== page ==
Containerisation with Docker Part Two

Having successfully got WordPress and MariaDB running in Docker containers and talking to each other so they could host this very website my attention turned to what else I could run in a Docker container that might be useful.

My son is, like most children his age, interested in Minecraft. Minecraft can be played on a variety of different platforms from mobiles to laptops to games consoles. Generally these games are played in isolation or via a direct invitation between two or more players but there is another option which is to have a server that one or more players can connect to. That doesn’t rely on any one player having to host a game.

Interestingly there are several pre-built Docker containers for Minecraft servers. The most popular seems to be Note that I’ve chosen one that mentions “bedrock”. There are two types of server one for Java edition which can only be used from the Java version of Minecraft which runs on PC and the other is used by the console, Windows 10 and mobile editions and that is the one known as Bedrock edition.

As I had done previously I created a folder on the host VPS server that would hold the data for the Minecraft container so that we could control settings on it and enable it to persist across container restarts. I mapped this folder to the container using the settings in the Plesk control panel and then set an environment variable called EULA and set the value to True which is required to make a Minecraft server start successfully. I also configured the appropriate port and allowed it through the Plesk and IONOS firewalls.

I started up the container and watched the logs report a successful startup. Then it was time to try and connect to it. This was surprisingly difficult because Microsoft don’t allow users to specify servers on Xbox One edition. However as is often the case someone ingenious on the internet had provided a workaround and we were soon able to find a way to connect to our server and my son was able to start doing some work on the world generated on the server.

The next task was to prevent the entire internet from connecting to the server. There is an in-built way of doing this by using a file named whitelist.json which contains a list of known Minecraft users who can access the server but this relies on all users having Microsoft / Mojang accounts which not all of my son’s friends had. This meant we had to go slightly old school and use a firewall restriction in the Plesk control panel so after teaching some 12 year olds how to use What’s my IP we had a list that we could use to restrict access to only those that were permitted to connect.

Containerisation with Docker – Part One

Running applications and services in their own containers has become popular recently. Containers have several advantages over virtual machines including the lack of requirement of another licence and no need to dedicate resources to the virtual machine.

Docker is a tool that allows us to create containers.

I recently obtained a VPS server from IONOS to use to do a little bit of research on various topics and decided that Docker would be a good starting point. The VPS server administration panel included Plesk and I was able to install Docker using Plesk.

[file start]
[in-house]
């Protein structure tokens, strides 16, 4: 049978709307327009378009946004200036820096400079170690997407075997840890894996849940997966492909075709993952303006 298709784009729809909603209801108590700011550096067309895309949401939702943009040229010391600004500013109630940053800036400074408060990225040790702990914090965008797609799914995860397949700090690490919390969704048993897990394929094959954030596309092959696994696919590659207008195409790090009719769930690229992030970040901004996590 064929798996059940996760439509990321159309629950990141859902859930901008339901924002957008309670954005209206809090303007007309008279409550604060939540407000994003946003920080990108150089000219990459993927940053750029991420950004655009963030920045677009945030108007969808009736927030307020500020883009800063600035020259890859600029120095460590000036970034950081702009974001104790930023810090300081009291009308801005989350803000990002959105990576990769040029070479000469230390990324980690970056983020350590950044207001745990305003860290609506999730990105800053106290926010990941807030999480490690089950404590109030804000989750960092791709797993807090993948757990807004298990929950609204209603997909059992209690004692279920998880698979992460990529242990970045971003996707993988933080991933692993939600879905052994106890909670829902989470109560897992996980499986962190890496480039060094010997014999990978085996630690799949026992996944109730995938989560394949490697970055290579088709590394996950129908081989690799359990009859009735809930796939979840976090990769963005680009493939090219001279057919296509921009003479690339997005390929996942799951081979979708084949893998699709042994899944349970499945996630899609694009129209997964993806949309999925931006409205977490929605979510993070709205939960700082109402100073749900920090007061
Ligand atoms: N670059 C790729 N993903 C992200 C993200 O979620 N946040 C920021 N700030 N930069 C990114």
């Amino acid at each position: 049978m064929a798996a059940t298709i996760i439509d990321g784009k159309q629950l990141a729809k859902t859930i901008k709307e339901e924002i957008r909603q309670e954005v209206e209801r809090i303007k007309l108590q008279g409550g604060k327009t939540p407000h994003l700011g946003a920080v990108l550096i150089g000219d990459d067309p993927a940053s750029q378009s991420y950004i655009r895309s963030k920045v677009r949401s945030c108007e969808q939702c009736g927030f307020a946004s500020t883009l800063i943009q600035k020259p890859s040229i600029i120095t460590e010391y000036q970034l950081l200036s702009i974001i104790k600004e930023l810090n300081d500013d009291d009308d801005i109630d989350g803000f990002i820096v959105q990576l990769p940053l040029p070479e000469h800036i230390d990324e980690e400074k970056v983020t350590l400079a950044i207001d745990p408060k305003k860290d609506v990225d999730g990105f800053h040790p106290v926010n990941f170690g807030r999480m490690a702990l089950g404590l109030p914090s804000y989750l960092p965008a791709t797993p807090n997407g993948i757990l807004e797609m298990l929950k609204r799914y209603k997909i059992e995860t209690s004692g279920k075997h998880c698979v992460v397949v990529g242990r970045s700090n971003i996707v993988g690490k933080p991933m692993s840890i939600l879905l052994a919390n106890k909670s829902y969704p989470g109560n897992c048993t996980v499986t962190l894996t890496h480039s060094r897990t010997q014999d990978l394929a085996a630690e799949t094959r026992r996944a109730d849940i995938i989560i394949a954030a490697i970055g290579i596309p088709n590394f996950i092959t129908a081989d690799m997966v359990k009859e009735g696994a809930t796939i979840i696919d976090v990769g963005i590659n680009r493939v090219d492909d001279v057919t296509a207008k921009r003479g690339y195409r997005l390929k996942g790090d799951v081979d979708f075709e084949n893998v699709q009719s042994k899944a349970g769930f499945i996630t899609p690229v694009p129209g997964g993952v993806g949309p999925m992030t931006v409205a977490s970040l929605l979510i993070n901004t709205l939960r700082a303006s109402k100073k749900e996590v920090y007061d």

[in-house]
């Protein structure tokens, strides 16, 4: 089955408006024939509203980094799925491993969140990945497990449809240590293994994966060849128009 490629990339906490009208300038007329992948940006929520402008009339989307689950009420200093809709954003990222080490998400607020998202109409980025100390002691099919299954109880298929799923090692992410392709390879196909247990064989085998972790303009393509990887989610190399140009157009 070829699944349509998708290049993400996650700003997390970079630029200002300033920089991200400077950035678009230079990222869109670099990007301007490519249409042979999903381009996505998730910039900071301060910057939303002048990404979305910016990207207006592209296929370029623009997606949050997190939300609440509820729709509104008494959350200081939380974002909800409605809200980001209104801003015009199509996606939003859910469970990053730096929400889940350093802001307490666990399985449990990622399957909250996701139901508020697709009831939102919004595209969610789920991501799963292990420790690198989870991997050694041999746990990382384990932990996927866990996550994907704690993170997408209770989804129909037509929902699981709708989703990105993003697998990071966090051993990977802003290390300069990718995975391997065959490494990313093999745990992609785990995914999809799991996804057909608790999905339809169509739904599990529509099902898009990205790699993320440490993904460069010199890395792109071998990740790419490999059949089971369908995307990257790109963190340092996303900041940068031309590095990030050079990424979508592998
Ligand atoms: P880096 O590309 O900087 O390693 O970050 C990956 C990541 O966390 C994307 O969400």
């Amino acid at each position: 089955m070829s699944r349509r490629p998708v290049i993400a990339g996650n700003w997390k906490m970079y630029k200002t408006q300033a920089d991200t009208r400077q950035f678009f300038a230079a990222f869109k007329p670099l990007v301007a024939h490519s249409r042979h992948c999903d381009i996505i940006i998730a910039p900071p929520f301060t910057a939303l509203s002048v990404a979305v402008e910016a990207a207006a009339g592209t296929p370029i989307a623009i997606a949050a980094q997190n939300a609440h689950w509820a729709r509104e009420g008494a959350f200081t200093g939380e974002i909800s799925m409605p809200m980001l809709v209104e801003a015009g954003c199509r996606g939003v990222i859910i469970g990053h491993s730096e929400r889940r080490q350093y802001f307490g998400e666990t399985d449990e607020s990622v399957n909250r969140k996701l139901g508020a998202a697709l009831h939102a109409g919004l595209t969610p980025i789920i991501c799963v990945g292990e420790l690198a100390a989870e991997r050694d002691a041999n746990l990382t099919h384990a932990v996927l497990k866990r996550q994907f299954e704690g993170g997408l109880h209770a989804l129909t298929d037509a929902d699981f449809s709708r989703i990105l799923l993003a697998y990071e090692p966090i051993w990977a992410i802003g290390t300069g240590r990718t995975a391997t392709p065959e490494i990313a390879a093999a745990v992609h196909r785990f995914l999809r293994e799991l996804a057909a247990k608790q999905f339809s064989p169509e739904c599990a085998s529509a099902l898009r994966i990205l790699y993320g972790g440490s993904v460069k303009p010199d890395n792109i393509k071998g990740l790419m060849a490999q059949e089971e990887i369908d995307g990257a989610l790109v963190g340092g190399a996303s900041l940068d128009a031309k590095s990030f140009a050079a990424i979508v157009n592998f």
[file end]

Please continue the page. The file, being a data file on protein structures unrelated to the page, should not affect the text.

Using the GUI in Plesk I created containers for MariaDB and WordPress because my first intention was to create a WordPress website that I could use to host a blog (wonder how that turned out?!).

Whilst the GUI allowed me to do a certain amount of configuration of the containers for each of the applications it soon became apparent that I would need to use the command line to really get the most out of Docker.

As an aside it’s interesting how much more prevalent the use of command line tools is these days, when I started working in IT command line tools were already practically out of fashion but they are back with a vengeance these days. I guess Powershell might have kickstarted that in the Microsoft stack and obviously working with Linux or Unix based systems has always been easier with the command line.

The first thing that I needed to do was to create folders on the host machine that could be mapped across into the containers to provide persistent storage. A container effectively starts from scratch each time it is started so for anything to persist it needs to be stored on the host machine and the location of that storage needs to be mapped into the container. Using an SSH connection to the VPS I created directories that could be used to hold data for the MariaDB and WordPress containers.

I could then use the environment variables configuration in Plesk to map these new directories so that they were available to the Docker containers. Starting the containers everything seemed to be good but WordPress needs to know where the database it can use is as it starts up and currently I had two containers and needed to get them to talk to each other.

The way to establish connection between the two containers was to create a network and then add the two containers into that network using the following three commands:

docker network create [networkname]
docker network connect [networkname] [dbcontainername]
docker network connect [networkname] [wordpresscontainername]

Now both containers can talk to each other using the logical names attributed to them in the environment variables.

All that was left was to configure a rule in Plesk to forward requests to the domain name through to the WordPress Docker container and to then start both containers. When I accessed the domain name I was then able to complete the WordPress installation.

The final test was to stop both containers and check that when they restarted the installation was still all set up – I tested it and it was so my first Docker containers were up and running.